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Authors: Livia J. Washburn

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BOOK: Trick or Deadly Treat
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“All right,” she said. She needed to get back to her original reason for coming here this afternoon. “Just a couple more things. You know Mrs. Carlyle's husband, of course.”

“Jack? I mean, Mr. Carlyle? Sure.”

“I imagine he's been around some since Dr. Baxter's death, helping his wife get everything squared away.”

“Well, not really. Meredith's pretty much taken charge of everything by herself.”

“What about before Susan Baxter was killed? Was Mr. Carlyle around much then?”

Raylene got a wary look in her eyes. She asked, “What would be wrong with it if he was? They were related, weren't they?”

“Only by marriage.”

“Are you trying to suggest that there might have been something going on between Dr. Baxter and her brother-in-law?”

Raylene was a little quicker on the uptake than Phyllis had expected.

“That's crazy!” the young woman went on before Phyllis had a chance to say anything else. “Jack was here a few times with Meredith, but that's all.”

Phyllis thought rapidly. Dr. Kathleen Hampton had indicated that Jack Carlyle was a frequent visitor to Susan Baxter's office, but Raylene was denying that. Either Dr.
Hampton was mistaken—or lying—or Raylene wasn't telling the truth.

But there was another explanation, Phyllis realized. She said, “You told me that Dr. Baxter gave you some time off the morning she was killed. Did she give you time off very often?”

“Well . . . yeah,” Raylene said with a shrug. “Like I told you, this isn't like a regular doctor's office. We don't get walk-ins”—she paused, gave Phyllis a narrow-eyed look, and went on—“unless they've got ulterior motives like you did.”

“But often there are times during the day when you're not in the office.”

“Sometimes, yeah. Dr. Baxter was good about that. She made plenty of money, you know, so she was nice and didn't even dock my wages when I had to go run some errands.”

Of course she was nice about it, Phyllis thought. By giving her receptionist the time off, she was able to have her clandestine rendezvous with her lover. Jack Carlyle? Kyle Woods?


Phyllis had a lot to think about and a lot to talk over with Sam when he got back from Fort Worth.

“All right. I suppose I should let you get back to your work,” she said.

“Yeah. Meredith's not as lenient about things like that as her sister was.”

“I was under the impression that they were a lot alike. Both very driven and demanding.”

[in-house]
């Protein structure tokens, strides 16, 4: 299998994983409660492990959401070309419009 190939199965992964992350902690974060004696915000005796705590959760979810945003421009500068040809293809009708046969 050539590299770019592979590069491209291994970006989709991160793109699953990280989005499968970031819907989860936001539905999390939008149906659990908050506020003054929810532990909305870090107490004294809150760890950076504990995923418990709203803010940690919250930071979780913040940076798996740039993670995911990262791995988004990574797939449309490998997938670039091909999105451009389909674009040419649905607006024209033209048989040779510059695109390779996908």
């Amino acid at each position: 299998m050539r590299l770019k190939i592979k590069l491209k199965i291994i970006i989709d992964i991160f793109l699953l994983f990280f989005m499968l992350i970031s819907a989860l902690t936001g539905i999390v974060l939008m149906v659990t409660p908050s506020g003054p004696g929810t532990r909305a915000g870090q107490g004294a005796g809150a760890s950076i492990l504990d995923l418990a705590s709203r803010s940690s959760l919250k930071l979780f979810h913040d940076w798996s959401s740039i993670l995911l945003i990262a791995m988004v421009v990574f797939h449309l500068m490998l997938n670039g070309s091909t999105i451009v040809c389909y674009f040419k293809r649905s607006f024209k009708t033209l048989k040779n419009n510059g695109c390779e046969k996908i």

“Dr. Baxter could be like that, sure,” Raylene said. “But she could be nice, too.” She swallowed. “I really would like for whoever killed her to pay for it. If you think there's really a chance her husband didn't do it . . .”

“That's what we're trying to find out,” Phyllis said.

“Then I hope I was able to help.”

“I think you have,” Phyllis said.

She smiled again and said good-bye, then left the office. Thoughts whirled through her brain as she walked across the parking lot to her car.

She was so distracted she almost didn't notice that the woman she had seen earlier, talking on a phone in one of the parked cars, was still there. Probably waiting for a patient in one of the other doctors' offices, Phyllis thought idly. The woman had her head turned away, but Phyllis could tell that she wore a scarf over her hair and a pair of dark glasses.

Phyllis had gotten into the Lincoln and driven several blocks before a shock of recognition hit her. The realization hadn't soaked in at the time, but there had been something familiar about the woman.

She couldn't be sure, of course, but she thought now that the woman in the car could have been Meredith Carlyle.

Chapter 21

ith the speed limits on the interstate, it didn't really take long to get from Weatherford to Fort Worth. As Sam made the drive that afternoon, he was struck as he often was by how much open land still remained on both sides of the highway. If anybody had asked him twenty years earlier, he would have said that it would all be covered with strip malls and housing developments by now. Some of the old ranching families that owned vast stretches of land had been reluctant to sell it all off, so there were still areas of rolling hills that didn't look much different than they had fifty or even a hundred years earlier.